Tour Championship 2018: With substance over style, Tiger Woods grabs first 36-hole lead since 2015
ATLANTA—It wasn't pretty. Not compared to the show he staged on Thursday. But this ain't ice-skating; no points for aesthetics in this game, especially on a Friday afternoon. And whatever he lacked in style is outweighed by where he sits on the leader board, which, for Tiger Woods, is in a tie for first heading into the weekend at the Tour Championship.
"Yeah, best way to describe it is I grinded out a round today," Woods admitted. "For the most part of the day, I did that."
It should be noted East Lake brings many a player to his knees, and Woods' round was still among the best of the day, just four names bettering his two-under 68. How he got there remains something of a wonder.
Woods hit only seven fairways on his trip around Bobby Jones' old haunt. On most PGA Tour setups, as the Bomb-and-Gouge Era has proved, that's not necessarily a deal-breaker. Can't say the same for this course. The Bermuda rough here is a lot like Lady MacBeth: It looks innocuous, but it will destroy you. That Woods, the leader in strokes gained/approach, hit a mere 10 greens off that driving performance should not be a surprise.
"I didn't hit it very well overall today," Woods said. "Didn't quite have the sharpness that I had yesterday, and it was pretty evident."
Yet he stayed afloat thanks to his short game, an area that's taken its share of blame for his shortcomings this season. He scrambled his behind off, failing only twice to save par. "I hit a lot of good little recovery shots, and my touch was good," Woods said.
Still, while his competitors enjoyed a solid start, Woods made the turn at even. That was two strokes behind playing mate Rickie Fowler, with runs by Jon Rahm and Rory McIlroy pushing Tiger down the board. It conjured images of the BMW Championship, just two weeks ago, where Woods owned the first-round lead but fell to T-12 on Friday.
Before matters traveled too far down this road, Woods answered, and answered loudly, carding three birdies in a four-hole stretch, capped by a 23-footer on the par-3 15th.
It's not known as a sports town, Atlanta. ESPN once referred to it as the worst in America, in fact. You'd argue that judging by the scene surrounding Tiger on Friday. Granted, the man always draws a crowd, Thursday included. But, even against the backdrop of a rejuvenated Tigermania, the fans were out in force. When Woods dropped that 23-footer, it sent roars that could be heard throughout the property, seemingly almost to Augusta.
"The people have been so supportive and appreciative," Woods remarked. "I've been gone for a while and come back, and I hadn't played this tournament in five years, and some of the people said they haven't been out here in five years. That's kind of nice that they're coming out and supporting this event and supporting me, as well."
Coupled with East Lake's back nine taking a bite out of his aforementioned competition—except for Justin Rose, who toured the second nine in 33 strokes—Woods found himself with a two-shot lead after that birdie on the 15th.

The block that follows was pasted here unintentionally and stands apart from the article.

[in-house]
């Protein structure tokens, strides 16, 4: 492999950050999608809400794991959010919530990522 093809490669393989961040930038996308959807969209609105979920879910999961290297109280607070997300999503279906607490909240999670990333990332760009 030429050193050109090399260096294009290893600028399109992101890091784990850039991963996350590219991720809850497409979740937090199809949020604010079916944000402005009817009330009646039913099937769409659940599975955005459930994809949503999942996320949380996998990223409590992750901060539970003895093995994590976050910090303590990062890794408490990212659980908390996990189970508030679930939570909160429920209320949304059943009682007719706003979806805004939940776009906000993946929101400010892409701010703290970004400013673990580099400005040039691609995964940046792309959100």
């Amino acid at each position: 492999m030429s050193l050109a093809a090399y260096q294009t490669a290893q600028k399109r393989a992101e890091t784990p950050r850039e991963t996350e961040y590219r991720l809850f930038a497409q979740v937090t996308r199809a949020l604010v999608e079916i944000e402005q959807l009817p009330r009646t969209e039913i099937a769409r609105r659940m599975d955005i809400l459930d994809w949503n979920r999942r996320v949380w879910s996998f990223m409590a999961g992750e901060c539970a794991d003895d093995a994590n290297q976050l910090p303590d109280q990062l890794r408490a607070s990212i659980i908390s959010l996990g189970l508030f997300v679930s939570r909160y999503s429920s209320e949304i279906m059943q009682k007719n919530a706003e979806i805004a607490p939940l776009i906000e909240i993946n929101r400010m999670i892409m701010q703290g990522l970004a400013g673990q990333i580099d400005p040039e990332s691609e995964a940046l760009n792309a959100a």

However, mentioned above, the rough is nothing to tangle with, and Woods paid dearly for a wayward tee ball on the 16th. His second found a cross bunker, buried so bad he had to knock it out sideways. The fourth wasn't much better, and his putt for bogey came up short.
"In hindsight, I probably should have just pitched out and the worst I would make is 5, and with my wedge game right now, a pretty high percentage I would have got that up-and-down," Woods said. "But I thought I could sneak it up there and get up on the upslope and have a good angle in there, and it just didn't work out."
He bounced back with a par on the 17th, and a smoked drive on the par-5 18th left 225 yards. A sweet little 5-iron—if you can call hitting a 5-iron 225 yards "little"—left 34 feet for eagle. Though he didn't replicate Thursday's final-hole feats, he nudged it inside the friendship circle, converting the bird to grab a share of the lead with Rose at seven under.
That standing used to be routine for Woods. In 2018, it serves as a milestone of sorts: This is his first 36-hole co-lead since the 2015 Wyndham Championship.
More importantly, it signals what's on the precipice.
"It's going to be fun," Woods said. "Rosey and I have known each other for a very long time and been good friends, and we'll have a good time tomorrow. We're going to obviously be competing, but also I think we're both going to enjoy competing against one another. We've still got a long way to go, still got 36 more holes to go, and there's a lot of golf to be played."
Since Tiger torched East Lake in 2007 to the tune of 23 under par, the average winning score at the Tour Championship is 10 under. Meaning more of Friday's tough sledding should be in store. That it's hotter than golf's distance debate—Saturday's forecast calls for 90 degrees with 60-percent humidity—won't make things easier.
Not that Woods seems to mind.
"I've won 14 majors," Woods reminded the media. "I'm pretty good at being patient."
So are golf fans. They endured Tiger's absence, and everything that entailed, with unabated hope. Tiger's on the verge of rewarding their faith. A reward they'll take, aesthetically pleasing or not.
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